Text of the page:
In our last article, we introduced you to the first of six components of a successful investment plan. In the coming months, we will go into each component in detail, defining what each one means, and why it’s important to you.
Today, we’ll be talking about insurance and risk management.
“Insurance and risk management focuses on strategies designed to manage the client’s exposure to an unexpected financial loss due to death, health issues, property damage, business and other risks.” – Financial Planners Standards Council, Definitions, Standards & Competencies.
But what exactly does that mean? Let’s start by going back and look at its origins.
Although, the word might not have been used, “insurance” has been around since ancient times. For example, ancient Chinese traders were known to redistribute the goods they were selling (or had bought) across many different boats when they were travelling on dangerous rapids. That way, if one of the vessels capsized, they didn’t lose everything.
Consider also the community of ancient and medieval farmers who created granaries to protect them during years when the crops would fail and cause widespread famine.
In the first example, the traders were spreading their risk of disaster across many boats thus protecting themselves from total disaster. In the second example, each farmer is setting aside a portion of their annual crop to be kept in a safe place in case of a future crop failure (an all too common occurrence before modern irrigation systems and fertilizers).
These strategies seem like wise “risk management” strategies. Our risks today may be more modern, but have they really changed?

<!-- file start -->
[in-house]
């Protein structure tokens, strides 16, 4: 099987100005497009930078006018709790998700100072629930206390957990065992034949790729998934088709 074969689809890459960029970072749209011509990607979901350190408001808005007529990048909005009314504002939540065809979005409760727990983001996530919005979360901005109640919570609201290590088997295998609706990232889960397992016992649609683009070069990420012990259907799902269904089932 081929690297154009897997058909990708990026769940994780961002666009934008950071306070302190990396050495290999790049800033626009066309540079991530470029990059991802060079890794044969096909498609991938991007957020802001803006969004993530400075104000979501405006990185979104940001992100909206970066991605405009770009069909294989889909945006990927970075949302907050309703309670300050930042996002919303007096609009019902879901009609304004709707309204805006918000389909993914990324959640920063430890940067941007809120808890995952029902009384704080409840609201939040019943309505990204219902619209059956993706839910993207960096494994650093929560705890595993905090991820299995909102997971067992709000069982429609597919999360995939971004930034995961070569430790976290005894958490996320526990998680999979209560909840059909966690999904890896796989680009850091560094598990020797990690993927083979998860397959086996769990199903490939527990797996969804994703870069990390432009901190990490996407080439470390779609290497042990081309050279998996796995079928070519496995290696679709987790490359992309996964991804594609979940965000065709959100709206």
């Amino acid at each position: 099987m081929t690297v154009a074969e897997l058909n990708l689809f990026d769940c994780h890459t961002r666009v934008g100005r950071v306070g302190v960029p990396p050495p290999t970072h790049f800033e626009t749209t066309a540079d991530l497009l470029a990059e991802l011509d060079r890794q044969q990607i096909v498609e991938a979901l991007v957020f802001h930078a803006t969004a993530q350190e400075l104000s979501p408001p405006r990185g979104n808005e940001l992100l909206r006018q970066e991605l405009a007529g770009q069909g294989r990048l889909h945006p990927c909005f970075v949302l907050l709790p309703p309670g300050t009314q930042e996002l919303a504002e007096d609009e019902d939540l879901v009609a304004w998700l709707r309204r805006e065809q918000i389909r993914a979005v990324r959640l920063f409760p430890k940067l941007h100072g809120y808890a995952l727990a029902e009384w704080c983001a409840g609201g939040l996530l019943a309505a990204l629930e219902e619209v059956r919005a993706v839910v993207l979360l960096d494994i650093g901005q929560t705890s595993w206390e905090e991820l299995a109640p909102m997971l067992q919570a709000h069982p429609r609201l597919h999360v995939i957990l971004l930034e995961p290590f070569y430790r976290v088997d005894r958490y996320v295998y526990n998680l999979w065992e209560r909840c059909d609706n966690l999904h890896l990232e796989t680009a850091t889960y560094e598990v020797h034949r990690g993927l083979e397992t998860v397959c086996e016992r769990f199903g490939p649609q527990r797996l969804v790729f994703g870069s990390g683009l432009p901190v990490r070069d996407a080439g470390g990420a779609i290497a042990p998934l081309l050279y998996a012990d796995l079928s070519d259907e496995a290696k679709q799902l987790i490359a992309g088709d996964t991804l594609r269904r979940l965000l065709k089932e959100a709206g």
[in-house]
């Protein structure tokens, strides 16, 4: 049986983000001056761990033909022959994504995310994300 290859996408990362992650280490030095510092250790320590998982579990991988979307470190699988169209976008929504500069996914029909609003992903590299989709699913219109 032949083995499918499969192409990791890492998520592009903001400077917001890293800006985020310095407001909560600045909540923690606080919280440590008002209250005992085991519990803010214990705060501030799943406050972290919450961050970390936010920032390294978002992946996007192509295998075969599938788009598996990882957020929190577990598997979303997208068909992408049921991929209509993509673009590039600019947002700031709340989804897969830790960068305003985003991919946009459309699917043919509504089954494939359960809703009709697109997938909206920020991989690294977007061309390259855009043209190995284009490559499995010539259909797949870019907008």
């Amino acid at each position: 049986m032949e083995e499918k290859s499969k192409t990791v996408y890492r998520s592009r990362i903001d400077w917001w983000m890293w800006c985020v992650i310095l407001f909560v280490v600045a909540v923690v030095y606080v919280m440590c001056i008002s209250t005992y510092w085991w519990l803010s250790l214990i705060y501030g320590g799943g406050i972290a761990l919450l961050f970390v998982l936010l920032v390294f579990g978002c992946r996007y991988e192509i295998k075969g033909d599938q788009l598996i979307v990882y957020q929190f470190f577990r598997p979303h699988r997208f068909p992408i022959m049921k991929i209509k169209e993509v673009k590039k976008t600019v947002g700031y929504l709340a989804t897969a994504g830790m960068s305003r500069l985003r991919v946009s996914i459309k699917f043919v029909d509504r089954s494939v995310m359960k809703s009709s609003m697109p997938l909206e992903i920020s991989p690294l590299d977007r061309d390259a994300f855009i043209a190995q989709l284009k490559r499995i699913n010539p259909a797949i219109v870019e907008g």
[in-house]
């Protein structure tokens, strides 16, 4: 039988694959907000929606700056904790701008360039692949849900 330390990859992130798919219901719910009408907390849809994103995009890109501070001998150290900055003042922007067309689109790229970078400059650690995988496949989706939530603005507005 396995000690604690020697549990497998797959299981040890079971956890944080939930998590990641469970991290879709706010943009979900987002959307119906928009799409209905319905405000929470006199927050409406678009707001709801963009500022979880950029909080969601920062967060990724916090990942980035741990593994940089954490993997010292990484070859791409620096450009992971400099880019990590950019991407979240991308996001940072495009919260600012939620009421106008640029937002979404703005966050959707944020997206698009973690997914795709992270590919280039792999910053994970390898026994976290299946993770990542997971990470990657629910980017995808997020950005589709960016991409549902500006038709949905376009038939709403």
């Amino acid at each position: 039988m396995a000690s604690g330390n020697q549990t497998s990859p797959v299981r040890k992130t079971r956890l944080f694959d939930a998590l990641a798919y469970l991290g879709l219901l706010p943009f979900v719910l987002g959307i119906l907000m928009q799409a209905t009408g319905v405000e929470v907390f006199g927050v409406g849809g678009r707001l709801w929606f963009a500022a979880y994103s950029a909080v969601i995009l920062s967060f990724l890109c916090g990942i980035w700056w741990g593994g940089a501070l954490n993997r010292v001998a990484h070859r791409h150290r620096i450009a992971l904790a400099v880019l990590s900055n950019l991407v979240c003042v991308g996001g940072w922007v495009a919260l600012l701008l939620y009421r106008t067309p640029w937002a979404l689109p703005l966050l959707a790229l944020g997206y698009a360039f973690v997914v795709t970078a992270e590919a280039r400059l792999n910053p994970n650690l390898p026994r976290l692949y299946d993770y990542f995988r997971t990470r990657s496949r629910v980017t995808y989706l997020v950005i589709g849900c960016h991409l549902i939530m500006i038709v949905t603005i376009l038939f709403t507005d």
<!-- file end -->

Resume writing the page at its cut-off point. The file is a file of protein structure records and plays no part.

Today we need to protect ourselves from many things. Death, automobile accidents, fire, theft, injury, and illness, are all events in our lives that might happen, though we’d rather they didn’t. To protect ourselves from these events, we buy insurance.
Let’s consider life insurance as an example. Just, like the granary from our medieval farm community, an insurance company takes in money, called premiums, from each individual buying insurance and creates a pool to be stored like grain. Fortunately, not all the people paying for insurance will require a payout, but it’s this fact that allows insurance to work. If everyone died and had to be paid on their insurance policy then it wouldn’t work and the insurance companies would go out of business.
So, how do they come up with what to charge you in premiums? Considering the Life Insurance example above, insurance companies employ very sophisticated statisticians who can take into consideration things like your age, whether or not you smoke, your family history of illness, etc. to determine a fairly accurate estimate of your likelihood of passing away on any given year. Once they know that, and how many people are paying into the pool, they can estimate with confidence, the amount of premium they will need a person to pay.
Today, we’ve just scratched the surface in our discussion on insurance and risk management, but hopefully we’ve provided a useful introduction. In addition to risk management, it’s also important to consider the role that insurance plays in estate planning, but we’ll have to leave that discussion for a later article.
In the meantime, insurance is one of our specialties at LGK Wealth Management and we would welcome any questions you may have. A review of your overall strategy should be done from time to time, where we can help you answer such questions as, “How much insurance is enough?” “What are your risks?” “What type of insurance do you need?”, and “How much can you afford?”
Next month, our article will focus on the third component of an investment plan, Investment Planning. Stay tuned.
Gary M. Koss
Senior Mutual Fund Advisor
Manulife Securities Investment Services Inc.